North-eastern Italy: for lovers of art and architecture

Donald Strachan's verdict on North-eastern Italy

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Donald Strachan

Donald Strachan 
HomeAway travel expert


North-eastern Italy for art and architecture lovers For centuries, north-eastern Italy was a collection of squabbling provinces and city-states, republics and dukedoms. Great powers—and art fashions—came and went. Each one left a mark that that you can still see today. Venice and its legacy is everywhere you look.

But there is maybe nowhere in Europe with so much artistic and architectural variety crammed into so little space as the plains and hills of Friuli and the Veneto.

 

 



  • Trains: The Italian north-east is criss-crossed by rail tracks. If you are staying within easy reach of a station, you don’t need a car for your whole stay. Local trains are cheap and reliable, though by no means luxurious. For voyages over longer distances, on high-speed services, book tickets ahead of arrival using an agent such as International Rail. Planning ahead will save you big money on same-day fares. Check timetables online.
     
  • Wine: Leave time for some wine. The northern climate is suited to white grapes, and its wines retain a sharp, crisp hit of acidity to balance the aromatic grape flavours. In Friuli ask for the local friuliano grape. The best Soave (Superiore DOCG) grows in a small zone between Verona and Vicenza. Among the reds, Valpolicella and Bardolino make good daytime picnic wines. Amarone is a different beast: the concentrated, semi-dried grapes make a concentrated, dry, almost black wine that is best paired with powerful meats like beef or game.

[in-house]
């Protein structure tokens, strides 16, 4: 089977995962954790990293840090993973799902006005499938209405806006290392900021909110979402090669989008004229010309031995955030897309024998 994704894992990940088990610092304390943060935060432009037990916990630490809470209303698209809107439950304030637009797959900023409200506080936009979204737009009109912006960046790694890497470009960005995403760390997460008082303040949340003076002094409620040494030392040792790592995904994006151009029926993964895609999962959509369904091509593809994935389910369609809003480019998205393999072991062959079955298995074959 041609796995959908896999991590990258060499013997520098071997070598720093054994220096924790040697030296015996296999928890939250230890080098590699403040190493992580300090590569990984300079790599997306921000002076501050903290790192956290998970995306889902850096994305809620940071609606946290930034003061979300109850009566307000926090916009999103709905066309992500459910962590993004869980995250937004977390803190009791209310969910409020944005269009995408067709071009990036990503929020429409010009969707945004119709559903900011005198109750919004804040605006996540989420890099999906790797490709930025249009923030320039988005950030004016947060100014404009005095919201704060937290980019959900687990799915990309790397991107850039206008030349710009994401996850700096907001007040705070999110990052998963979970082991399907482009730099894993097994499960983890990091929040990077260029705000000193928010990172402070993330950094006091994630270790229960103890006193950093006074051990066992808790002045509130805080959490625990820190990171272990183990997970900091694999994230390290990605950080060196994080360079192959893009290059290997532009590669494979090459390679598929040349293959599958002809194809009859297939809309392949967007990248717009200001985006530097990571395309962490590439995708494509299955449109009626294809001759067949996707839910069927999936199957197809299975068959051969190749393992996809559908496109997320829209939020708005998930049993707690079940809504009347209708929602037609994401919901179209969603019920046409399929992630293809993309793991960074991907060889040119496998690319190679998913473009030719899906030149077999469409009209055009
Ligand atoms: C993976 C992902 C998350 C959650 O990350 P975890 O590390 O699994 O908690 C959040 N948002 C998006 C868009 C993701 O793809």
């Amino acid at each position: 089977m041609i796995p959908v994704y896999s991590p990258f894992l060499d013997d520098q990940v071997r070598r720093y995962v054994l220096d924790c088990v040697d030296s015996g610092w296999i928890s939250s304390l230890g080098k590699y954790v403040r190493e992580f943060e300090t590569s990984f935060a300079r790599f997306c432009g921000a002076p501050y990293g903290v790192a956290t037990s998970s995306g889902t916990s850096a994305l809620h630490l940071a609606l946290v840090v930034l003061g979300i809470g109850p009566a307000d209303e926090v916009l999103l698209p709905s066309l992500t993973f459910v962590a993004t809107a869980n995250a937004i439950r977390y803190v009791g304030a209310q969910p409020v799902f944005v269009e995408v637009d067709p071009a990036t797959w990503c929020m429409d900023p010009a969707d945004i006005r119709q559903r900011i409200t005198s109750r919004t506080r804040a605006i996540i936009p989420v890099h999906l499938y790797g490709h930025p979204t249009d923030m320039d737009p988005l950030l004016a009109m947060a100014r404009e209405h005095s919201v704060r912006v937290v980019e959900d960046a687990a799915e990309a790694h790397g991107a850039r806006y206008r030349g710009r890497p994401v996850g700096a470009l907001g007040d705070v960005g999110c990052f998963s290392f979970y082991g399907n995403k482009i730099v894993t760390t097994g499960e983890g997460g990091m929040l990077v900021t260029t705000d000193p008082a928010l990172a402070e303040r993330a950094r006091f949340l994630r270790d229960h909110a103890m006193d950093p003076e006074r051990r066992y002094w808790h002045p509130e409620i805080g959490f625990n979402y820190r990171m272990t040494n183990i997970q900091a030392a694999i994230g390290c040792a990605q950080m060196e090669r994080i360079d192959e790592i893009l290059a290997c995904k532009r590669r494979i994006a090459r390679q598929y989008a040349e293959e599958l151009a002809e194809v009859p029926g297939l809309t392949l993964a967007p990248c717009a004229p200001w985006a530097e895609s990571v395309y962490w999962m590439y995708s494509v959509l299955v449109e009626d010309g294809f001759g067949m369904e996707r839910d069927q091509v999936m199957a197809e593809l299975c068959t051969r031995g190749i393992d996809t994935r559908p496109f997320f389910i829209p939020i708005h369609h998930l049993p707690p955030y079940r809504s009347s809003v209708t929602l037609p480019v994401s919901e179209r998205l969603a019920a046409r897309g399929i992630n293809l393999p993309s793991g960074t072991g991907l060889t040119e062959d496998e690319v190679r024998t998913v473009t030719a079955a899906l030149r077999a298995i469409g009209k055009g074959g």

North-eastern destinations for lover of art and architecture


   

Vicenza Vicenza

You would hardly know this genteel little city was home to the world’s most influential architect of the last millennium. Andrea Palladio’s Renaissance designs have been copied all over the world, as far afield as the Capitol in Washington, D.C. In the centre, his Teatro Olimpico is packed with theatrical trickery and optical illusion. The Basilica Palladiana was hit by an Allied bomb in 1945, but was brought back from the brink by a recent €15 million restoration. The Palladio-designed Villa Rotonda, on a hill outside the city, shaped the symmetrical designs of country houses all over rural England.

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Venice Venice

The whole idea of marooning a city in a massive lagoon, and building it over multiple marshy islands, is like a giant piece of performance art. Gothic palaces lining the Grand Canal, Palladio’s churches of Il Redentore and San Giorgio Maggiore, the Byzantine Mosaics of San Marco, and centuries of Venetian paintings hanging on the walls of the Accademia: you’d need a week to explore just that, and even then you'd have only scratched the surface. Venice also has one of Italy’s best collections of 20th-century art, at the Peggy Guggenheim.

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Verona Verona